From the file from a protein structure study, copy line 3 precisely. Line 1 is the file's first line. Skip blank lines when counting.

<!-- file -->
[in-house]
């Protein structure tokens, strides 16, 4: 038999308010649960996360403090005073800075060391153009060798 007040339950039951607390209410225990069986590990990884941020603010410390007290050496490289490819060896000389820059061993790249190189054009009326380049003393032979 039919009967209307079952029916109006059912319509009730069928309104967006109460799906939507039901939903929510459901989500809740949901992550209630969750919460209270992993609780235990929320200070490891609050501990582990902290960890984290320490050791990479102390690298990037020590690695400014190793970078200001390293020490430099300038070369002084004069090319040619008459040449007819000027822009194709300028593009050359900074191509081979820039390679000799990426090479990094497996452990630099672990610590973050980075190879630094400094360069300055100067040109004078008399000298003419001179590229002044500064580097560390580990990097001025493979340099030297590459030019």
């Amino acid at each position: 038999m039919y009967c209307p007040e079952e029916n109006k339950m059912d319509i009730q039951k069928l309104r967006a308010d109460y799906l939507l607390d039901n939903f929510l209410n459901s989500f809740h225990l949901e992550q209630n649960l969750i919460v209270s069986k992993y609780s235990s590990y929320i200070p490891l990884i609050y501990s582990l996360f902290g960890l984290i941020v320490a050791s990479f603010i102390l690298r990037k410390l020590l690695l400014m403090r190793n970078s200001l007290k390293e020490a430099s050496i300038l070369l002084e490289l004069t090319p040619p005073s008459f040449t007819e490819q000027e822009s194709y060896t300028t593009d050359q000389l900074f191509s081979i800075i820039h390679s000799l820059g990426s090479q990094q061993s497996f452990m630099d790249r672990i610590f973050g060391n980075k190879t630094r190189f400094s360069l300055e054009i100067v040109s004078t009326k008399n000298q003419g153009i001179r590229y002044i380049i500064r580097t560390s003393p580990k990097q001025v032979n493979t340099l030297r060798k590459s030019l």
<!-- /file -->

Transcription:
């Amino acid at each position: 038999m039919y009967c209307p007040e079952e029916n109006k339950m059912d319509i009730q039951k069928l309104r967006a308010d109460y799906l939507l607390d039901n939903f929510l209410n459901s989500f809740h225990l949901e992550q209630n649960l969750i919460v209270s069986k992993y609780s235990s590990y929320i200070p490891l990884i609050y501990s582990l996360f902290g960890l984290i941020v320490a050791s990479f603010i102390l690298r990037k410390l020590l690695l400014m403090r190793n970078s200001l007290k390293e020490a430099s050496i300038l070369l002084e490289l004069t090319p040619p005073s008459f040449t007819e490819q000027e822009s194709y060896t300028t593009d050359q000389l900074f191509s081979i800075i820039h390679s000799l820059g990426s090479q990094q061993s497996f452990m630099d790249r672990i610590f973050g060391n980075k190879t630094r190189f400094s360069l300055e054009i100067v040109s004078t009326k008399n000298q003419g153009i001179r590229y002044i380049i500064r580097t560390s003393p580990k990097q001025v032979n493979t340099l030297r060798k590459s030019l």